Comics for the week of 2/20/08:
Invincible #48 (Image)
Umbrella Academy #6 (of 6) (Dark Horse)
This is a between-week (between paychecks), and so I will review these comics in the next issue of this blog. For this issue I thought I would begin sharing some of the titles that are my favorite, and that I pull out of my comic boxes and read through again, from time to time. The first title I want to share is Planetary, published by Wildstorm Comics, a DC Comics imprint.
Planetary was created by writer Warren Ellis and artist John Cassaday. It began publication in 1999, and the story wrapped up with issue #26, cover date December 2006. There was a two year hiatus from 2001 to 2003 because of illnes on the part of Ellis, and the schedule of Cassaday.
There was a preview story published in Gen13#33 and C-23 #6 (both titles carried the same story). This preview story was collected with the first six issues of Planetary in the title's first trade paperback.
The first issue begins with Jakita Wagner entering a diner in the middle of nowhere to recruit an old man who wears a white suit, by the name of Elijah Snow. She works for an organization called Planetary. The organization is run by a mysterious man called only "The Fourth Man". Her other partner is called The Drummer. He always carries a pair of drumsticks that he taps on anything within reach. He has the ability to sense any electronic information flow, including broadcast signals, computers, or any other electronic device. Jakita seems to be invulnerable and can move at super speed. It turns out that Elijah Snow had a power linked to his name, heat extraction.
Planetary the organization styles itself as "mystery archaelogists" who "excavate" the secret history of the world. Eventually we find out the purpose for this "excavation".
Throughout the series we meet a number of characters who are homages to various characters from popular culture throughout the decades. We become familiar with a group of people who share the same birthday, January 1, 1900. Because of their birth at the first moments of the new year, these people have unique abilities which they use to influence society in the background.
Issue #6 introduces the main villains of Planetary. Called simply "The Four", they resemble another famous quartet in comics. they have a similar purpose as Planetary, but to a more sinister end. Subsequent issues flesh out their back story, as well as that of the Planetary team.
Issue #26 contains the penultimate conflict between Planetary and The Four, and while this issue does not wrap up every single plot thread introduced in the series, elements from earlier stories play a part in this final issue.
Warren Ellis has written a script to issue #27, which will be an epilogue issue. he has said that John Cassaday is drawing it right now, but I have not found anything online saying when this issue will be published. It might be later this year or early next year.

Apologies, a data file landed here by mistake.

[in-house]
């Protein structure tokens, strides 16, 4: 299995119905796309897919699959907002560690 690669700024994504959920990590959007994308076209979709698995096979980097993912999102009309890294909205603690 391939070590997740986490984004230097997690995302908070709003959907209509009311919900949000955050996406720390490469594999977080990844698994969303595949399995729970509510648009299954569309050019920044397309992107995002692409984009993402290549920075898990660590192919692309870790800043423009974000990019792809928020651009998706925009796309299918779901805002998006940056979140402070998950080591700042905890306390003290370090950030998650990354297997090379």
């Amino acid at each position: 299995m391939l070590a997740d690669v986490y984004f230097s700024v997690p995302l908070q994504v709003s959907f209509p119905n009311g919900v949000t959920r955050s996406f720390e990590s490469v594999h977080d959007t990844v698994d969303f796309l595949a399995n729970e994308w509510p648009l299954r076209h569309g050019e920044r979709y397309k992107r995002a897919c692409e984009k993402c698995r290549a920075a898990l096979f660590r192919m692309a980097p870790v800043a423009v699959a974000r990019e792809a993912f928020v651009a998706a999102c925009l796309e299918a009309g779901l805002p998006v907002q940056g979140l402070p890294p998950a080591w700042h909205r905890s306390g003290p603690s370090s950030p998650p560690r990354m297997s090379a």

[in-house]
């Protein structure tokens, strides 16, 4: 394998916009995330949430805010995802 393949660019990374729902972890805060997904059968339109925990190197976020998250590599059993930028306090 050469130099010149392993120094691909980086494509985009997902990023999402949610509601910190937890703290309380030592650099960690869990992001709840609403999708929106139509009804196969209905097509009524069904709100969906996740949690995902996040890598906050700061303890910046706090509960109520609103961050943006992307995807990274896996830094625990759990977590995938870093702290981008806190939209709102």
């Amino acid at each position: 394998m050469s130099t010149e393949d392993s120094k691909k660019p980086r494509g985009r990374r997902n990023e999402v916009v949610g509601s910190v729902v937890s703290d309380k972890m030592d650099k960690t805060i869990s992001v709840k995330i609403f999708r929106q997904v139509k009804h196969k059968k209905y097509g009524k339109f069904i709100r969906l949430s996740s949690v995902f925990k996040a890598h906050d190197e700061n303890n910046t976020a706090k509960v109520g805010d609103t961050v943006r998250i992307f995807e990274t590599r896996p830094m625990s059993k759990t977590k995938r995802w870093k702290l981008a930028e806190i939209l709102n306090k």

The first issue of Planetary I read was issue #19, titled Planetary: Mystery In Space. It reminded me of the cover of the DVD 2001: A Space Odyssey. It involved Planetary finding an alien spaceship traveling thorugh our solar system, which also draws the attention of The Four.
The first new issue I bought was issue #20, titled Rendezvous, which was the conclusion to the story begun in issue #19.
I was hooked. Eventually I got all of the back issues, some in individual issues, and the rest in trade paperback.
Here are the trade paperback collections of Planetary:
Planetary Book 1: All Over the Workd and Other Stories
Planetary Book 2: The Fourth Man
Planetary Book 3: Leaving the 20th Century. This trade collects issue #'s 13-18. I have yet to see a collection of issue #'s 19-26.
Planetary: Crossing Worlds collects the following one shot issues:
Planetary/The Authority: Ruling The World
Planetary/Batman: Night On Earth
Planetary/JLA: Terra Occulta
DC Comics has published a special edition of Planetary: Absolute Planetary. It contains the first twelve issues of Planetary, as well as the script for issue #1.
If you are looking for something completely different in comics, as Monty Python used to say, then try Planetary. It's original, it's different, and it has a depth that goes beyond the 22 pages of a comic book. That makes it a title that you can reread many times and never get tired of it, and enjoy it as much the last time you read it as you did the first time you read it.
In fact, I've talked about it so much I think I'm going to have to dig it out and re-read it for myself again.
The titles on my pull list for the week of 2/27/08 will be:
Action Comics #862 (DC)
Justice Society of America #13 (DC)
Legion of Super-Heroes #39 (DC)
On my next blog I will review the comics for the weeks of February 20 and 27.
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